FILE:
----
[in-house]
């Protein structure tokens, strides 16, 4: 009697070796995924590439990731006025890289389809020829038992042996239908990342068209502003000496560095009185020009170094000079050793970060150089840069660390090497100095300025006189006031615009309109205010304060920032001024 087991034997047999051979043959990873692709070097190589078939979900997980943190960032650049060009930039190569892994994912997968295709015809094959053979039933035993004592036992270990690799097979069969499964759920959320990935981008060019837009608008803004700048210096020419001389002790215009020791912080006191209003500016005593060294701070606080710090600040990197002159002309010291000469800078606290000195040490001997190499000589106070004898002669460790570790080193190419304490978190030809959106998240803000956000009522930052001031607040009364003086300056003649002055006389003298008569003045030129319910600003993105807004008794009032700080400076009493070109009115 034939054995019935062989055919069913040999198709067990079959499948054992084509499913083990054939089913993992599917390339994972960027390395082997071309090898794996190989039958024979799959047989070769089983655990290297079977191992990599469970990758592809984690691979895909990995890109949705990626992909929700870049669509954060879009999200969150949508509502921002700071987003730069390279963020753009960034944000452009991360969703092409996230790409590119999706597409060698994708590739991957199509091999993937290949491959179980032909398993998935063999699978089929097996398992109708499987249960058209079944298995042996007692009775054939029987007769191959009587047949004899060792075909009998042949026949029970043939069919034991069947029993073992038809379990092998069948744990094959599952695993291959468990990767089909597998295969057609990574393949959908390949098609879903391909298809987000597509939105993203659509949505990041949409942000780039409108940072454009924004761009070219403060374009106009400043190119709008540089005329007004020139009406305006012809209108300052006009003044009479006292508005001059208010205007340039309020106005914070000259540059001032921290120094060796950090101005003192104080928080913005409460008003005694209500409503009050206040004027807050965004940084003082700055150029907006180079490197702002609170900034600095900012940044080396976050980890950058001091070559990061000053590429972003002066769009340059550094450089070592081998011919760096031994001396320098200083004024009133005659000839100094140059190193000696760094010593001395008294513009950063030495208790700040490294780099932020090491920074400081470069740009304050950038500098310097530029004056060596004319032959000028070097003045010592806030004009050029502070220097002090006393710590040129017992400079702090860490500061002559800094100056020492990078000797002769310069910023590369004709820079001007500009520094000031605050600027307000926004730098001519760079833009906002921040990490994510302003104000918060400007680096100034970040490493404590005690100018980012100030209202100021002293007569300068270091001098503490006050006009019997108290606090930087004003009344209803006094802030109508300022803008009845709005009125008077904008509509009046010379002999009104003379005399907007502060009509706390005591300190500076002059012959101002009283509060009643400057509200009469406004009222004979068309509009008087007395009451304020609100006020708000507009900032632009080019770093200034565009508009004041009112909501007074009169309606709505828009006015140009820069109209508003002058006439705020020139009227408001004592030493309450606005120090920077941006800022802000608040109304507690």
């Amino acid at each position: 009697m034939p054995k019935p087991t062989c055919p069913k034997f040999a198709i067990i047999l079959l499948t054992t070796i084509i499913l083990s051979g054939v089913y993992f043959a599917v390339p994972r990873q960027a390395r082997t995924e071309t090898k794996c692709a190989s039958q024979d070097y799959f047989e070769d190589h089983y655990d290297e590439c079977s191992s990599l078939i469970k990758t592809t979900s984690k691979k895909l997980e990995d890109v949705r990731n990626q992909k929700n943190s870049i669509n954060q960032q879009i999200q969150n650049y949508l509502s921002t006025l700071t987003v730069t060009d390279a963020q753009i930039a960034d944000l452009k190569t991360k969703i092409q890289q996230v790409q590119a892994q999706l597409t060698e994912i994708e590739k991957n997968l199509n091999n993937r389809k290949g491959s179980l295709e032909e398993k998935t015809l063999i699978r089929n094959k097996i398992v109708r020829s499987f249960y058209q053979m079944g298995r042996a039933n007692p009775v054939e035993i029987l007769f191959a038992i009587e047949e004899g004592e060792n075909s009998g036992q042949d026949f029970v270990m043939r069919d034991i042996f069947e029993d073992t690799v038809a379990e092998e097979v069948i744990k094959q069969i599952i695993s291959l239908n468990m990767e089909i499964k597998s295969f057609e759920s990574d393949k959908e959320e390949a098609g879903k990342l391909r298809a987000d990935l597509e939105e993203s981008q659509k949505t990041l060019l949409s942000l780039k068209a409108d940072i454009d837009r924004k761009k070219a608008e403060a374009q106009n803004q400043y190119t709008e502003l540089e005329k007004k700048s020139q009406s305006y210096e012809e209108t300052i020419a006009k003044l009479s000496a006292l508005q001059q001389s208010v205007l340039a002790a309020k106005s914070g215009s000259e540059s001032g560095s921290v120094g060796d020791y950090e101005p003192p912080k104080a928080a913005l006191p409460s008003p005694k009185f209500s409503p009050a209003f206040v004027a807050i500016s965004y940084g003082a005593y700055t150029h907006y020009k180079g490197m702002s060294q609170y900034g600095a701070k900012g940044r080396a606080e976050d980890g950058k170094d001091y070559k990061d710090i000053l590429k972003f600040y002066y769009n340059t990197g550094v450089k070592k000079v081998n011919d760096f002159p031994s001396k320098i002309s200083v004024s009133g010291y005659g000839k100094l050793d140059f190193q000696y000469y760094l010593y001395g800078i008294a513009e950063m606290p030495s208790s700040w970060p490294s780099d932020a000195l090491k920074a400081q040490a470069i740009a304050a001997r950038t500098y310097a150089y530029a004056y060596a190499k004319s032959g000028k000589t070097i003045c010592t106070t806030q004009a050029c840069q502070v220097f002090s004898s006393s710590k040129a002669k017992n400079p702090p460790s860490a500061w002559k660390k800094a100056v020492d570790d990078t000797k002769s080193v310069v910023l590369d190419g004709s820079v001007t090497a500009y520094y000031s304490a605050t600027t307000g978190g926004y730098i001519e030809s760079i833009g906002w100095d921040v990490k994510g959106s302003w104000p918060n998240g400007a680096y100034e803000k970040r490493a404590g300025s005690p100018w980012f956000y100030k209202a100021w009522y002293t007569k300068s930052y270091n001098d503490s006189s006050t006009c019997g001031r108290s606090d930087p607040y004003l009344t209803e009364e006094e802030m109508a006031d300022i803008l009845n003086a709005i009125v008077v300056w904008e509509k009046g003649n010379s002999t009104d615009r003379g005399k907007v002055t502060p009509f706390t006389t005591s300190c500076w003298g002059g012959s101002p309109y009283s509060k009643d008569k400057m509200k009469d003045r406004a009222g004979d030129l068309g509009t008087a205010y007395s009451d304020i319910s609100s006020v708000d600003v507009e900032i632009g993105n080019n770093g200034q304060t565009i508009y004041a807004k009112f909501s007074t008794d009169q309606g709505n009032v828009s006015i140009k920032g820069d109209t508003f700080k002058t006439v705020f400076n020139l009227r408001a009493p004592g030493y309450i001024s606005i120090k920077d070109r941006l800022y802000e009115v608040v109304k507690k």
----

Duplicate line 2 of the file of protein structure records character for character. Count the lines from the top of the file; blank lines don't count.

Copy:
């Protein structure tokens, strides 16, 4: 009697070796995924590439990731006025890289389809020829038992042996239908990342068209502003000496560095009185020009170094000079050793970060150089840069660390090497100095300025006189006031615009309109205010304060920032001024 087991034997047999051979043959990873692709070097190589078939979900997980943190960032650049060009930039190569892994994912997968295709015809094959053979039933035993004592036992270990690799097979069969499964759920959320990935981008060019837009608008803004700048210096020419001389002790215009020791912080006191209003500016005593060294701070606080710090600040990197002159002309010291000469800078606290000195040490001997190499000589106070004898002669460790570790080193190419304490978190030809959106998240803000956000009522930052001031607040009364003086300056003649002055006389003298008569003045030129319910600003993105807004008794009032700080400076009493070109009115 034939054995019935062989055919069913040999198709067990079959499948054992084509499913083990054939089913993992599917390339994972960027390395082997071309090898794996190989039958024979799959047989070769089983655990290297079977191992990599469970990758592809984690691979895909990995890109949705990626992909929700870049669509954060879009999200969150949508509502921002700071987003730069390279963020753009960034944000452009991360969703092409996230790409590119999706597409060698994708590739991957199509091999993937290949491959179980032909398993998935063999699978089929097996398992109708499987249960058209079944298995042996007692009775054939029987007769191959009587047949004899060792075909009998042949026949029970043939069919034991069947029993073992038809379990092998069948744990094959599952695993291959468990990767089909597998295969057609990574393949959908390949098609879903391909298809987000597509939105993203659509949505990041949409942000780039409108940072454009924004761009070219403060374009106009400043190119709008540089005329007004020139009406305006012809209108300052006009003044009479006292508005001059208010205007340039309020106005914070000259540059001032921290120094060796950090101005003192104080928080913005409460008003005694209500409503009050206040004027807050965004940084003082700055150029907006180079490197702002609170900034600095900012940044080396976050980890950058001091070559990061000053590429972003002066769009340059550094450089070592081998011919760096031994001396320098200083004024009133005659000839100094140059190193000696760094010593001395008294513009950063030495208790700040490294780099932020090491920074400081470069740009304050950038500098310097530029004056060596004319032959000028070097003045010592806030004009050029502070220097002090006393710590040129017992400079702090860490500061002559800094100056020492990078000797002769310069910023590369004709820079001007500009520094000031605050600027307000926004730098001519760079833009906002921040990490994510302003104000918060400007680096100034970040490493404590005690100018980012100030209202100021002293007569300068270091001098503490006050006009019997108290606090930087004003009344209803006094802030109508300022803008009845709005009125008077904008509509009046010379002999009104003379005399907007502060009509706390005591300190500076002059012959101002009283509060009643400057509200009469406004009222004979068309509009008087007395009451304020609100006020708000507009900032632009080019770093200034565009508009004041009112909501007074009169309606709505828009006015140009820069109209508003002058006439705020020139009227408001004592030493309450606005120090920077941006800022802000608040109304507690």